Monday, 27 April 2009

The Vexed Kvestion of Names

I have a fault – just the one - & that is a singular lack of tolerance for people getting my name wrong.  I don’t mind if they go completely off piste and call me Brunhilda or Salome, but if they call me ‘Lisa’, as in Leessa, they are straight onto a 3 strikes count ie., if they do it twice more any chance of friendship, possibly even civility, vanishes.   
I know it’s not rational & Liza & Lisa are close in look if not sound, but it’s the very ease of error that makes the blood pressure go haywire. Do I look like a Leessa? No, I do not. Do I think Leessa is a nice name? No, I do not.  Do I understand that other people might not be exercised by similar thoughts? No, I do not.
I have irrational dislikes to other ostensibly normal names too.  I can’t tell you what they are because I have friends who are burdened with them.
Oh, alright then: Rupert, Hugo & Simon too - but Hugo & Rupert for different reasons to Simon.  Obviously. Also Paul.  Struggle a bit with David.  Also Sophie.  Ann is a burned out house at Christmas.  Anna is a single bauble hanging in the wreck, Anne: the bauble got damaged & HannaH is just Anna with a stile at each end.  
I have to remind myself often and sternly that they didn’t chose their names; these things were foisted upon them.

I am struck by the strange names that people do chose – watching those Channel 5 ‘caring insight into a transgender’s journey’ shockumentaries - the guys go from being Karls and Richards to super-cautious Elspeths and Patricias, when they could go for something to match the exoticism of chopping off their own genitalia to achieve fulfillment.

Quietly, the name thing is a bit of an obsession, especially when writing fiction.  Naming characters is a strange, superstition-plagued process: odd names imply comedy, alliterative names are not convincing, a minor character must have a dullish name, unless what they do is pivotal - & then it’s got to be a bit strange in order to be memorable blah de blah. It’s all different degrees of nonsense. To avoid endless time-wasting of this nature, I now just go to Junk Mail and heave a name out of the Porn Spam and offer them liberation. Taking a glance at my Junk Mail I currently have Mabel Edwards, Terry Gillespie and Roma Chattaway [see holiday snap] all waiting to be released from bad scripts, heavy viagra usage and short-lived, self-esteem mangling careers.

A friend of mine - a Hugo actually – went with his friend Justin to do one of those Iron John courses where they were taken into a wood for a weekend of enlightenment and clean-love mandating. After Hugo had the raisins he’d hidden in his socks confiscated, they were taken to a large room where they were each given a number.  Until they had completed a series of insight inducing tasks, they were no longer Hugo & Justin, but mere numerals. After a while, they graduated off the numerals, but not back to Hugo & Justin – they had to chose an animal identity, so Hugo became known as Horse & Justin as Leopard. The other men chose similar names. They were all noble beasts: eagles, tigers and wolves and one man - by general consensus, a smug and arrogant git - was a panther. No one was Goldfish or Termite.  On the last night, they sat naked round a campfire in the woods, their oiled bodies draped in rough blankets, their war-painted cheeks streaked with manly tears; their hearts full of greatness.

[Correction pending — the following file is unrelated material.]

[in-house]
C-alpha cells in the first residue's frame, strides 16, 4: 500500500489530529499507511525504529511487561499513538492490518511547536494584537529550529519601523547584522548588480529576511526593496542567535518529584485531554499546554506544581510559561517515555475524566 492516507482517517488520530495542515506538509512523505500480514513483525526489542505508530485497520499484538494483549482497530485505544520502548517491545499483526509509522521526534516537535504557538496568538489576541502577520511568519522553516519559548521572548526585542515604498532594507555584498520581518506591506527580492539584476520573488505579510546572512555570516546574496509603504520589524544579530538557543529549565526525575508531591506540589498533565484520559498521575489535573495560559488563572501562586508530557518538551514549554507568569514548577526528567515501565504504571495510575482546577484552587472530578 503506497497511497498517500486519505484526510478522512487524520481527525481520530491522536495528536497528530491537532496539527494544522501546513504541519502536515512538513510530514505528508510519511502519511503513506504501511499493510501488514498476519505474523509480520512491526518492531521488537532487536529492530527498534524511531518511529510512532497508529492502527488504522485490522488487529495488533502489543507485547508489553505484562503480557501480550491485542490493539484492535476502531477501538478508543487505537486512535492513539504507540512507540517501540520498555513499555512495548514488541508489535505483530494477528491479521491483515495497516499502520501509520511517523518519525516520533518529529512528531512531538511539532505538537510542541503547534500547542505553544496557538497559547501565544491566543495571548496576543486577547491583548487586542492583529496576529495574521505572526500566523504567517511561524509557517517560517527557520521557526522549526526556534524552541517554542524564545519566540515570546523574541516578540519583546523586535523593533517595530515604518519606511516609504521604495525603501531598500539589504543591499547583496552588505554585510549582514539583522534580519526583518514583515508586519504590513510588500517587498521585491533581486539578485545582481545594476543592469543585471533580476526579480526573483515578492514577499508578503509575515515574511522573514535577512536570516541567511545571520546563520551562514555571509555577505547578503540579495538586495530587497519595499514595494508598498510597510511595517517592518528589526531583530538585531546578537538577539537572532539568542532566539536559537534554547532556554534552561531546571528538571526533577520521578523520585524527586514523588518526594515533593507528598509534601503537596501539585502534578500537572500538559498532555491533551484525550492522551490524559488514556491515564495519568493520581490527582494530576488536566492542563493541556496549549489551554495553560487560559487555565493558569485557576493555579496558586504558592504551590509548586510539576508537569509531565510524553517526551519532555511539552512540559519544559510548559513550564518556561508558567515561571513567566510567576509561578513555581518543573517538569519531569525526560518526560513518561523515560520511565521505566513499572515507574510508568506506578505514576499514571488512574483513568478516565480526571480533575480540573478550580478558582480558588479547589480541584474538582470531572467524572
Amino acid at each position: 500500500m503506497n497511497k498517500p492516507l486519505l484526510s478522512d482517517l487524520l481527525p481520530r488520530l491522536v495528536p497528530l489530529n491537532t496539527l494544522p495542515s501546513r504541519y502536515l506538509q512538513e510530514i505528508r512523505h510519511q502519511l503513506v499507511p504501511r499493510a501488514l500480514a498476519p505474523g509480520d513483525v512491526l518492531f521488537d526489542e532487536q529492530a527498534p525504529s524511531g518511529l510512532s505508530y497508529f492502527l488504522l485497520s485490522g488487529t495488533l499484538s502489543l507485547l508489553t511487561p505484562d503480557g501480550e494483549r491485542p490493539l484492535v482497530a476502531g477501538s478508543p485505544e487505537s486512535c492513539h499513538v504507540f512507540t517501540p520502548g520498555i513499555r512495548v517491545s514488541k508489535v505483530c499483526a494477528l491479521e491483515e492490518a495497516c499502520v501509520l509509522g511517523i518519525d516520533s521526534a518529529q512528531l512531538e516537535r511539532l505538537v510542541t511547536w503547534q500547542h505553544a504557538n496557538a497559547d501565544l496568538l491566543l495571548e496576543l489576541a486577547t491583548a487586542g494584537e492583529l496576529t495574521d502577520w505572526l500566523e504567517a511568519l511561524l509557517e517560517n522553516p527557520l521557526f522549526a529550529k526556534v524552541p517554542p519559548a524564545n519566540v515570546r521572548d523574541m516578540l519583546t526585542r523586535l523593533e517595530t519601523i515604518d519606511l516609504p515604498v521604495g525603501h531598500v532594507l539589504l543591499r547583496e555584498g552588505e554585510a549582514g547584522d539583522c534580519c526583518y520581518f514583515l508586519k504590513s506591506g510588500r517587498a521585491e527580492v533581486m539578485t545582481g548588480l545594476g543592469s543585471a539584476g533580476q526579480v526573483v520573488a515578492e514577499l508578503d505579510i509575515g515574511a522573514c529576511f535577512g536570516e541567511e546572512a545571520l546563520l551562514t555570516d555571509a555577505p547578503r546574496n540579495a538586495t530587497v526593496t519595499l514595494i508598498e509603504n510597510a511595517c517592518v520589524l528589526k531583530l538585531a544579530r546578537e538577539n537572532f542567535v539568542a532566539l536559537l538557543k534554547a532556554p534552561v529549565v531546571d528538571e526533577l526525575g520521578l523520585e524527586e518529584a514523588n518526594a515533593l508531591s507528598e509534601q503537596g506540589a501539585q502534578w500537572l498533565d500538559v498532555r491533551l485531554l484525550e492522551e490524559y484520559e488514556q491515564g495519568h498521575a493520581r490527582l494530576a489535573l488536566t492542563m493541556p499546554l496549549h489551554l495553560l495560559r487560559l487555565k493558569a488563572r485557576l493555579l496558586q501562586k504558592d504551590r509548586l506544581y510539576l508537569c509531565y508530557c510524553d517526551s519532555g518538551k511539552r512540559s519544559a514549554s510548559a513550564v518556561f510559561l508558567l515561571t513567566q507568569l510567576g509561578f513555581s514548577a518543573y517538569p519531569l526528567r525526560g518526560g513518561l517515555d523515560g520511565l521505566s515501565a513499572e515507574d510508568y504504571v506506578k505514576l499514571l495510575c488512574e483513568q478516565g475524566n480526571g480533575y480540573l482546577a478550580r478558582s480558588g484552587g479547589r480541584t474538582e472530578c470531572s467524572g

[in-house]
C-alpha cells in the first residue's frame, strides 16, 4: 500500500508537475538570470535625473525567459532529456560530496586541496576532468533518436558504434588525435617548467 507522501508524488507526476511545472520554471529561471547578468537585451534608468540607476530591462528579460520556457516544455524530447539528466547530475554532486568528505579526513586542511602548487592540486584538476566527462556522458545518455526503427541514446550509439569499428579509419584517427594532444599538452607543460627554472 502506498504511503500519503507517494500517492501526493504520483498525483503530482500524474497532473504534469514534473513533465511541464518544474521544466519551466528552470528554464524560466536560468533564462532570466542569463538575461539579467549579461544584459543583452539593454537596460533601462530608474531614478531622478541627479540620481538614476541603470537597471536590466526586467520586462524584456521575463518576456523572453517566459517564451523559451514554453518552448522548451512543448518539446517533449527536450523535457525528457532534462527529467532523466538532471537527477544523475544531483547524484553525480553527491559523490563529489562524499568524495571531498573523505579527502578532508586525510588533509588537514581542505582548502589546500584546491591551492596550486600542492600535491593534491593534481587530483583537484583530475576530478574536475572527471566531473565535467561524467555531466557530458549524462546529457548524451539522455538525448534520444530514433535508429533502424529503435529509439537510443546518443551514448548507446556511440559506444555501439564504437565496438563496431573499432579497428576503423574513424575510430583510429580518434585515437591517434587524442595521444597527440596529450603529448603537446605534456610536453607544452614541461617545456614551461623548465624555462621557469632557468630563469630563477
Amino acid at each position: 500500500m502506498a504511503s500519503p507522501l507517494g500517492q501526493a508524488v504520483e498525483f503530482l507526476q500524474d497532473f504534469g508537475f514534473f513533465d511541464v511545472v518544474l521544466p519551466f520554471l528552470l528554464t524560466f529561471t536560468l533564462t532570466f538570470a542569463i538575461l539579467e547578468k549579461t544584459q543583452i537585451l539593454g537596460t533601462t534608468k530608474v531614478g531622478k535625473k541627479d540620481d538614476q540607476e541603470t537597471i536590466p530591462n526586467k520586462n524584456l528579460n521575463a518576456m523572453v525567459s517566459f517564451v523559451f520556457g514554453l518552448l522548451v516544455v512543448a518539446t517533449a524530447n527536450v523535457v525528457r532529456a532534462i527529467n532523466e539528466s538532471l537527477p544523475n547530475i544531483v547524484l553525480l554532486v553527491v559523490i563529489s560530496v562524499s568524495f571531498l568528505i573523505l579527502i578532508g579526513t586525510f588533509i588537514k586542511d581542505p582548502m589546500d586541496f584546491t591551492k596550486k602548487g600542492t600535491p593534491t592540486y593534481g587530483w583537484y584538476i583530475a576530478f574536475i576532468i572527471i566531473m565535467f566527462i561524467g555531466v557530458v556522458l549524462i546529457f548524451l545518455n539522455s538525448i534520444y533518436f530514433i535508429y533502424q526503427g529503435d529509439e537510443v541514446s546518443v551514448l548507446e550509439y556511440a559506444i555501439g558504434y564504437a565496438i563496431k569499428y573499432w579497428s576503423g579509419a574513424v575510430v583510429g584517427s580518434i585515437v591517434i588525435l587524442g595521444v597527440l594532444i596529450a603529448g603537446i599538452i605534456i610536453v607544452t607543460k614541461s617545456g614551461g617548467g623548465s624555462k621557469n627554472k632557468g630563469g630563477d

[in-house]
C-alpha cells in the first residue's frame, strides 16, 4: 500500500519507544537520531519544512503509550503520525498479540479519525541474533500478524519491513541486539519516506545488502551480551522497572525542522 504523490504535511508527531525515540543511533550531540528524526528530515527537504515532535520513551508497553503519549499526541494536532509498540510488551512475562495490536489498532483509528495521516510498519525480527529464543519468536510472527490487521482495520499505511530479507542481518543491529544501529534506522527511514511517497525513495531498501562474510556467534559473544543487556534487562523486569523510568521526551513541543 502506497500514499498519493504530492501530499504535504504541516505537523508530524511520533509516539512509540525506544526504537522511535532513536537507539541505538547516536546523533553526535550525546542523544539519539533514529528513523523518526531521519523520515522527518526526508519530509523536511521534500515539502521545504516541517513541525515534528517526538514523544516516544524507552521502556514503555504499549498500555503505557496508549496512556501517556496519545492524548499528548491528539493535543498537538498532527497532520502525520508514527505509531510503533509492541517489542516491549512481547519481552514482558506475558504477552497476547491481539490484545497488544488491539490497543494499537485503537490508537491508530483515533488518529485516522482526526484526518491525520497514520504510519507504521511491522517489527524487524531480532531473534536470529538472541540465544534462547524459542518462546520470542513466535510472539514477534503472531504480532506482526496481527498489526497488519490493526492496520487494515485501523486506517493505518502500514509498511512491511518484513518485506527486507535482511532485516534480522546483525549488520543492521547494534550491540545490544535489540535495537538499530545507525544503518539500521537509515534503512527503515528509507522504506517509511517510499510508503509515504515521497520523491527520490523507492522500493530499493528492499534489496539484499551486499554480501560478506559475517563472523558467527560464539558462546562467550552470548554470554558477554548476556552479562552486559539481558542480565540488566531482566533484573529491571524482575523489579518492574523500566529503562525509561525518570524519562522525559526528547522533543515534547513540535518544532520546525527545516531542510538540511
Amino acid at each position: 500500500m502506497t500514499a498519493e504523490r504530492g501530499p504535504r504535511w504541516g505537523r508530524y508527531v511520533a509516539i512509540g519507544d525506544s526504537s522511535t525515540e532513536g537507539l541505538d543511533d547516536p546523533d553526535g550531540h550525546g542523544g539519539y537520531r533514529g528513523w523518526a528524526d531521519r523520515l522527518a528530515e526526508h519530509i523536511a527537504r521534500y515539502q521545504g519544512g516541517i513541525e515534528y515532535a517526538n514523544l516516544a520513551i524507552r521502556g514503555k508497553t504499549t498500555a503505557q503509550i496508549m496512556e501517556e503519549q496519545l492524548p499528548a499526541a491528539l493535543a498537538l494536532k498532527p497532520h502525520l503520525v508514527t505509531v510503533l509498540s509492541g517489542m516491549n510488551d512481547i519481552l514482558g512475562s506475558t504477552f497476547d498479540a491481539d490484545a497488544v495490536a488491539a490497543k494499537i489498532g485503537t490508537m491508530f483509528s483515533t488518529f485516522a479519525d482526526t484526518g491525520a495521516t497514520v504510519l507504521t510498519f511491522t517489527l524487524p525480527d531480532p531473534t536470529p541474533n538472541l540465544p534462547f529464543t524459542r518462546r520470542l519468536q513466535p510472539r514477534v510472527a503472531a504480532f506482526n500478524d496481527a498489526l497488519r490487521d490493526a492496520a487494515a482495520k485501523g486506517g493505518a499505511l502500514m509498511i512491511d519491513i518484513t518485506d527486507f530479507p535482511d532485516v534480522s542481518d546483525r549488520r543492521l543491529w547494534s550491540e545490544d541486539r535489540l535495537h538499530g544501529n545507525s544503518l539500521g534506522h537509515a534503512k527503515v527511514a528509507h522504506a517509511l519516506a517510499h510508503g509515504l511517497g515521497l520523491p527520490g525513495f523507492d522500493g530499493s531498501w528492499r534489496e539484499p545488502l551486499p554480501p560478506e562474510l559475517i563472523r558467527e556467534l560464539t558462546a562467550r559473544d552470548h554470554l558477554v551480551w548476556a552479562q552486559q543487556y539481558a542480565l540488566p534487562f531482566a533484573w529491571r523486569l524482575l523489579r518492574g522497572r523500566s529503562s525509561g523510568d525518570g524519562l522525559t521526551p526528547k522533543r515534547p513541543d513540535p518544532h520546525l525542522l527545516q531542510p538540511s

Here, the leaders amongst them performed the final of ceremony, awarding them their full titles by adding an adjective to their self-selected noun. They went round the group until they reached Hugo, who became Powerful Horse, then Justin, who became Ballsy Leopard and finally to the git, who became Ordinary Panther.
My brother is called Colin, a strange name & not in a good way, but not his choice, not his choice we shout and one we are so used to in the family as to be almost oblivious. However, my poor brother’s life is about to be plunged into confusion, a confusion of an unexpectedly piscatorial nature.

Two weeks ago, Sainsbury’s announced that they are renaming the cod-like Pollack for a 'relaunch'.  Their more sensitive shoppers, they suspect, have hesitated to buy this tasty and reasonably-priced food due to its problematic name.   You know the types - search as you might, these folks ' baskets, will never contain Coquilles Saint Jacques, bazooka bubblegum, fresh breast, meatballs, ripe melons, butt plugs. We've all seen them, going bright red when the checkout girl picks out the vibrator they have been attempting to conceal beneath their asparagus spears and then waves it in the air shouting to a colleague, 'Wayne? Wayne! Are the 12 inchers still half price?'
After 'a significant amount’ of market research Sainsburys - in what may only be the start of an avalanche of genteel change they went with…colin. Yes, Colin.
But wait up, not Colin as we know it, we must pronounce it ‘colan’.

How is all this going to affect the wider world? Its impact can only begin to be guessed at. Have Colins Montgomerie, Cowdrey, Firth and Powell been asked if they are happy having their names hijacked as cheap cover for a fish? Are Pollack immigrants now Colanders?
Will Jackson Pollock become known as Jackson Colin? Was the runner Colin Jackson secretly once Pollack Jackson? And what about the poor singer-songwriter Colin Pollack – where the colining hell does that leave him? And when exactly did supermarkets get to rewrite the dictionary? Did I miss the small print on a packet of Bran Flakes? Pollack is a marvelous name. If I had another son, I'd probably call him Pollack. That, or Denis. 
[illustration - a typical splatter by Jackson Pollock, or possibly a counterfeit executed by a tame chimp]